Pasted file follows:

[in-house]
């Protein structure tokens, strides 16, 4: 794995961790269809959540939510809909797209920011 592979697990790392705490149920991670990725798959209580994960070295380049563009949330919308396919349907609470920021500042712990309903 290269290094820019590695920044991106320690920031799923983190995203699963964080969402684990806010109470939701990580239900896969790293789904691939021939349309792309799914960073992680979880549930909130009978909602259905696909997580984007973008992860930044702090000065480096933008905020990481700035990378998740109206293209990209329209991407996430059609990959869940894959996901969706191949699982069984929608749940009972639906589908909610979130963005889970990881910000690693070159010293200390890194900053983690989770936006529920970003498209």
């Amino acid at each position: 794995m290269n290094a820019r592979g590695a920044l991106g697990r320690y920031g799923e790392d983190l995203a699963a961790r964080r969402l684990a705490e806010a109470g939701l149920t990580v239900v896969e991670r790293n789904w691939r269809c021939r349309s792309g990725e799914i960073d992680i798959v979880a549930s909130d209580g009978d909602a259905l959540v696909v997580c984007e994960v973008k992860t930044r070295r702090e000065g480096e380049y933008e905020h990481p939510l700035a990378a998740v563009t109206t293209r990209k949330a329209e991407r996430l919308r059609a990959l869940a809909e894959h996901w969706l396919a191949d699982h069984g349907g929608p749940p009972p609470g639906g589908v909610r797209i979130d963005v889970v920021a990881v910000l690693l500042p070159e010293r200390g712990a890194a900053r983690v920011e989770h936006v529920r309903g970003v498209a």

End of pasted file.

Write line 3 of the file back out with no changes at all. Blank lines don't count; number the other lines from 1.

């Amino acid at each position: 794995m290269n290094a820019r592979g590695a920044l991106g697990r320690y920031g799923e790392d983190l995203a699963a961790r964080r969402l684990a705490e806010a109470g939701l149920t990580v239900v896969e991670r790293n789904w691939r269809c021939r349309s792309g990725e799914i960073d992680i798959v979880a549930s909130d209580g009978d909602a259905l959540v696909v997580c984007e994960v973008k992860t930044r070295r702090e000065g480096e380049y933008e905020h990481p939510l700035a990378a998740v563009t109206t293209r990209k949330a329209e991407r996430l919308r059609a990959l869940a809909e894959h996901w969706l396919a191949d699982h069984g349907g929608p749940p009972p609470g639906g589908v909610r797209i979130d963005v889970v920021a990881v910000l690693l500042p070159e010293r200390g712990a890194a900053r983690v920011e989770h936006v529920r309903g970003v498209a």